Every once in a while, a job will come up because the school has increased enrollment. During boom years, a lot of jobs will come up. But boom years aren’t common. We haven’t had any in a while. And right now, most schools are both not hiring new and not replacing old who leave. Some of the schools, perhaps many, have let people go or are planning to let people go. There just aren’t very many new jobs due to enrollment increases. That’s because even though right now they may have an enrollment increase, anyone with a brain (hopefully all academics and administrators) can see that we are in a bad economy.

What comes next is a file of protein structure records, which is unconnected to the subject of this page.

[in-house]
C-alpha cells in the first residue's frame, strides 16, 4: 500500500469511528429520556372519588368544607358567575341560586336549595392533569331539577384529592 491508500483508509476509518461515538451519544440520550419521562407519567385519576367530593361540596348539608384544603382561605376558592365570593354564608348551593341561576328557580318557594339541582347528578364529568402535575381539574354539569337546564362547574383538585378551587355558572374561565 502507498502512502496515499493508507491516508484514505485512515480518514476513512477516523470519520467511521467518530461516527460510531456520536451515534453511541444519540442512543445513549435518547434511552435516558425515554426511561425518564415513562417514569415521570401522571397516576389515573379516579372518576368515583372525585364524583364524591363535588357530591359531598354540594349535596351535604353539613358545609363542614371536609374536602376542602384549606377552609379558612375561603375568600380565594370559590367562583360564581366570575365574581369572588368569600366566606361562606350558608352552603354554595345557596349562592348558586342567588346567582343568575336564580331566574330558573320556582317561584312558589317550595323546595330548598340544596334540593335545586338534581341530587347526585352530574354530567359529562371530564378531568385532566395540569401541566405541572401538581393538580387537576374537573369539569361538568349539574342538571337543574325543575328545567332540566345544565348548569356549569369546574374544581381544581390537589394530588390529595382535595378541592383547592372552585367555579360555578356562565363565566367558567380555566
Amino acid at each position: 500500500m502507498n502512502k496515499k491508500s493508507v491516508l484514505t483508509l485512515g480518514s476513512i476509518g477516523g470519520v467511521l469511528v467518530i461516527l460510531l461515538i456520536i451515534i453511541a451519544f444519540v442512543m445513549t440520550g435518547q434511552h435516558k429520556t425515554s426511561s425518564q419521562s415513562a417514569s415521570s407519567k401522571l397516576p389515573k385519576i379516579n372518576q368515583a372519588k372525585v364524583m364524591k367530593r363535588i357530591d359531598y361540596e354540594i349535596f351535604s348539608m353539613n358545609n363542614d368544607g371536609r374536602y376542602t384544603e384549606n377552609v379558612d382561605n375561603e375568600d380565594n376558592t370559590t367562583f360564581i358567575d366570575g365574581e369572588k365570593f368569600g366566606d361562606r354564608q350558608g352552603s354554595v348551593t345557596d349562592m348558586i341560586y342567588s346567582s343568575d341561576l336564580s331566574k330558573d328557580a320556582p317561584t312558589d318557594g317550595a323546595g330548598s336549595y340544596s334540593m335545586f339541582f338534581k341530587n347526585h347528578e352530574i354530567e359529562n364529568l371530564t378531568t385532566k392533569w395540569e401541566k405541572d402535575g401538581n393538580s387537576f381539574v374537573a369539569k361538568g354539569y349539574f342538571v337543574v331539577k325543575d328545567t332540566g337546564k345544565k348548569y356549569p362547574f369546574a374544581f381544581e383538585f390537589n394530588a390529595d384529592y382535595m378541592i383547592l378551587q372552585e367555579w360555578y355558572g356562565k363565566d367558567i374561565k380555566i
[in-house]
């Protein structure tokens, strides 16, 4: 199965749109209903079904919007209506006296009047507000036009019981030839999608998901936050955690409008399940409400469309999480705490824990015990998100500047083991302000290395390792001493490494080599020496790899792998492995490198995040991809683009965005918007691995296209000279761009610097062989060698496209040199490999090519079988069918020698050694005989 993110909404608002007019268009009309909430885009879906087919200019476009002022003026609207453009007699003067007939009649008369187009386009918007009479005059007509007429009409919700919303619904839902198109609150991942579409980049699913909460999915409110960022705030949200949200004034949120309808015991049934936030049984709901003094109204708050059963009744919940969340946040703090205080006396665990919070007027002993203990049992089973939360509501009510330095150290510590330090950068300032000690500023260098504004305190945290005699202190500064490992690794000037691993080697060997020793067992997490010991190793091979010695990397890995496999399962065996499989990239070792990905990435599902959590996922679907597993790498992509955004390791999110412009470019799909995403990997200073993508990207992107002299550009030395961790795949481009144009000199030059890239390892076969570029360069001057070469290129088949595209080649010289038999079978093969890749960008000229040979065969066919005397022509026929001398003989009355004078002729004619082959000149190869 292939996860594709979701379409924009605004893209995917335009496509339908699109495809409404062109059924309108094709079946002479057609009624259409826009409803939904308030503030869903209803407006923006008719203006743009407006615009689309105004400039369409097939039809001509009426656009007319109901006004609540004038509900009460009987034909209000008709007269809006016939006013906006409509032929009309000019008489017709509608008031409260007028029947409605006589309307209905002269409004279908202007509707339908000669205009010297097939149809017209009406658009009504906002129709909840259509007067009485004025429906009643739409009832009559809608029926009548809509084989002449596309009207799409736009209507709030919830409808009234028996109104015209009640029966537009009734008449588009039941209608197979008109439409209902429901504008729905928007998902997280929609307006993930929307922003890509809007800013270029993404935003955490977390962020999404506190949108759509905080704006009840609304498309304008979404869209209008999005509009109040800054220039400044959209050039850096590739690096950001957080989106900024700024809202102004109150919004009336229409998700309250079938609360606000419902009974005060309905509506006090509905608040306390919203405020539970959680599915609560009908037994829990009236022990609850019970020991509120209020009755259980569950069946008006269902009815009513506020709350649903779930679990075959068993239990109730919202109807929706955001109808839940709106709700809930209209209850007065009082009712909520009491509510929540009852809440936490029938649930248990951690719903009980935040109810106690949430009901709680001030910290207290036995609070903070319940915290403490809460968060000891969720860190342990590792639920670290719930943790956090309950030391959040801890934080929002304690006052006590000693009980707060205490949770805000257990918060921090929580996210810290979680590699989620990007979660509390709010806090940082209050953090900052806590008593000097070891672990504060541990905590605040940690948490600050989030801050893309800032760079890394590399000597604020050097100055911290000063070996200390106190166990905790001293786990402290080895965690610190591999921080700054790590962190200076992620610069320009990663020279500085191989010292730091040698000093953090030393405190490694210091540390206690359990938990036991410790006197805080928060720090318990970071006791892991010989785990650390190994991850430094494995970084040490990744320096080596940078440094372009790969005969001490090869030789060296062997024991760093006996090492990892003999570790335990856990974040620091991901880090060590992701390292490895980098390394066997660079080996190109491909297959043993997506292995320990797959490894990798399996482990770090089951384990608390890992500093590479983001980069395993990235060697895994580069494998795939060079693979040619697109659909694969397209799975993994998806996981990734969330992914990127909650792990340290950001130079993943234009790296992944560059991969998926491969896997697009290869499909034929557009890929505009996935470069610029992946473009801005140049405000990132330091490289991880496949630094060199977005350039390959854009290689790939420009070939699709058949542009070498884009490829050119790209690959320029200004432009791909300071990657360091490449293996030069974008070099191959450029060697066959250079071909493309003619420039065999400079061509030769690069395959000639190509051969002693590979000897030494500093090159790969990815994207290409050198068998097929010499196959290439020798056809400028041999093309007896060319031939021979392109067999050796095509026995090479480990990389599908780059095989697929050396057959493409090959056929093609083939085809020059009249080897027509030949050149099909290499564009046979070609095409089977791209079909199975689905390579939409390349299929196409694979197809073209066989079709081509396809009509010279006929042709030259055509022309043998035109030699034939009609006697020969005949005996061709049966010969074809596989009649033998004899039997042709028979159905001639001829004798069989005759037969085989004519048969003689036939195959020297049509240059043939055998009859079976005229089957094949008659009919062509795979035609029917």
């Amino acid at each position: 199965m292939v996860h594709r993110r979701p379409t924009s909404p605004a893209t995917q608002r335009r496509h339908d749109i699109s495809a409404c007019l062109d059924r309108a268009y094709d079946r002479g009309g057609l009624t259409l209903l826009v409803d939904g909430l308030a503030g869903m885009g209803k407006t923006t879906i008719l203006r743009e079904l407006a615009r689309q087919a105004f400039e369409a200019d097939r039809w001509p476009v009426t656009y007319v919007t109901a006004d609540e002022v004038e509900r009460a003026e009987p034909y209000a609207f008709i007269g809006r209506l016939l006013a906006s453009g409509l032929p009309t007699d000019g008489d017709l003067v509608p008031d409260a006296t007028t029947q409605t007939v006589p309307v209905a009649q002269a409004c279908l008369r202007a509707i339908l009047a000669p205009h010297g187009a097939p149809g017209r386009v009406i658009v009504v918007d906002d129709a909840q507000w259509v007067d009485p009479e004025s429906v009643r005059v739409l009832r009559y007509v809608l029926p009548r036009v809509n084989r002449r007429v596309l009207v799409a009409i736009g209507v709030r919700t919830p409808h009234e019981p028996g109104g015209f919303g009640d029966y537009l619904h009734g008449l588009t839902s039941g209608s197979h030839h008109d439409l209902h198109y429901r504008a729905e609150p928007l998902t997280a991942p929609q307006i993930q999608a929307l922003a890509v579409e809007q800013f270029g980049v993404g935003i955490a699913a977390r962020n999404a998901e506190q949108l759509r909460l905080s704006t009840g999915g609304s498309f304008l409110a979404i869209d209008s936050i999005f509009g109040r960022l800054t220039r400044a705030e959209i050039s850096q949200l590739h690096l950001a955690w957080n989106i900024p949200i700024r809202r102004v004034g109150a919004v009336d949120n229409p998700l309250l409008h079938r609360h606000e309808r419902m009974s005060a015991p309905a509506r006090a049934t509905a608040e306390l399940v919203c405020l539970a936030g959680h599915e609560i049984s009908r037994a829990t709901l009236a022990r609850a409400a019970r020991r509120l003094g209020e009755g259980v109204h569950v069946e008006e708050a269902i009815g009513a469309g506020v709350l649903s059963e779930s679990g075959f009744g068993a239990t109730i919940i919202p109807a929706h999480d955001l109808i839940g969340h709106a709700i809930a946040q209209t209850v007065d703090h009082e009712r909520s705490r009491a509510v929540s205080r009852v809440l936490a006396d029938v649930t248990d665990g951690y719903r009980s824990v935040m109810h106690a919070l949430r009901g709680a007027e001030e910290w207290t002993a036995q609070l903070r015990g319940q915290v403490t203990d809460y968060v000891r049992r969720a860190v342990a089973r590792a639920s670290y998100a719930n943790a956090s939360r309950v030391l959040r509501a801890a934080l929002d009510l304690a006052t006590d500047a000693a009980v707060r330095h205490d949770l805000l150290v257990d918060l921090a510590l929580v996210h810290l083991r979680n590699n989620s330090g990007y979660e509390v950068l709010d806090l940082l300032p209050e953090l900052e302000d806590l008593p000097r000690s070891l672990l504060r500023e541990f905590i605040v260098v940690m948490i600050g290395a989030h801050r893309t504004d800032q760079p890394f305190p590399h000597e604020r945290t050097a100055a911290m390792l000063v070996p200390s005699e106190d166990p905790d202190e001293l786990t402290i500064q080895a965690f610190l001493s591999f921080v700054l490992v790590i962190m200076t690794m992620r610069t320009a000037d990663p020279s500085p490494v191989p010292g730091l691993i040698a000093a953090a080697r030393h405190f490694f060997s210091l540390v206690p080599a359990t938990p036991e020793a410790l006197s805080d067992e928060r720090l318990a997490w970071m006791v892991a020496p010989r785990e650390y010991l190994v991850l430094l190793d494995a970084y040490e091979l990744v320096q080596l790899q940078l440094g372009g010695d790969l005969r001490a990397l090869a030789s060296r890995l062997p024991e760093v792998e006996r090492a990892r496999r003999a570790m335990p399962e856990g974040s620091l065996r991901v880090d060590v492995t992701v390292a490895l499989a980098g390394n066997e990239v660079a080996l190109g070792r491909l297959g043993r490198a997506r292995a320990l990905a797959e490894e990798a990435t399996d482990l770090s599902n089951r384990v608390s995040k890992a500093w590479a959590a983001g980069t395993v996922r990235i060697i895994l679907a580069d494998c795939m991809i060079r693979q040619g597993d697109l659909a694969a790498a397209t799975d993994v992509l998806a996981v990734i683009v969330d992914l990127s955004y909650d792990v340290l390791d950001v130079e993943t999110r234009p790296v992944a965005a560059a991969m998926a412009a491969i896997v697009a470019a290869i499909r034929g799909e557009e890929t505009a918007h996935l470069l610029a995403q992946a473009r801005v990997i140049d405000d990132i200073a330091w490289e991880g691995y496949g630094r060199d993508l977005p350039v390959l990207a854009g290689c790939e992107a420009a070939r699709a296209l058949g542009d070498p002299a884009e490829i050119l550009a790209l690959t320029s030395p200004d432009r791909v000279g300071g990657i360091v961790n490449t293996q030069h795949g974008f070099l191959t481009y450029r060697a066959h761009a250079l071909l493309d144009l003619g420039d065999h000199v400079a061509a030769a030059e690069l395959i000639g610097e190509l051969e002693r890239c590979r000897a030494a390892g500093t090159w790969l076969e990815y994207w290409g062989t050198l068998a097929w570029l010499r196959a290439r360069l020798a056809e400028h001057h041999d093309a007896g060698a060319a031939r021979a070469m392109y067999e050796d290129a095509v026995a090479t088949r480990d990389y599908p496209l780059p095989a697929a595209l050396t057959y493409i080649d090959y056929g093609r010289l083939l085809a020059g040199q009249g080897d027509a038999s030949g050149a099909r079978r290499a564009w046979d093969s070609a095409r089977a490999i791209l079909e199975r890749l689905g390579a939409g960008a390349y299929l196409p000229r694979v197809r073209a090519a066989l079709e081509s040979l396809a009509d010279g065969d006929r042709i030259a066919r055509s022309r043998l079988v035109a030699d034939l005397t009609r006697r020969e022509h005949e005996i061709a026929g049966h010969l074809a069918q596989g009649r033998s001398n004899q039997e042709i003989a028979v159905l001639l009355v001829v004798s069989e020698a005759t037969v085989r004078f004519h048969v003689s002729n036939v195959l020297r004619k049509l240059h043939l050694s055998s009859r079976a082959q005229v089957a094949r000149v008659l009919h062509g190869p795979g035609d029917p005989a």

That bad economy leads to Reason 14. Adjuncthood awaits. This is also a good, valid, legitimate reason for avoiding graduate school. There are too many folks with more experience, more presentations, more publications, more ideas out there and they are getting the full-time jobs. You’ll be trying to make a living as an adjunct. Yes, it is possible. Yes, it can be done. But, no, it isn’t what I would want for anyone, much less some of the brightest minds I know. Did you know that 250 people applied for the job at an inner city community college as an English teacher last year? Yep, they did. Do you want to bring the number to 251?
On the other hand
The folks mentioned in this blog post should definitely not go to grad school because they are totally unprepared for the experience.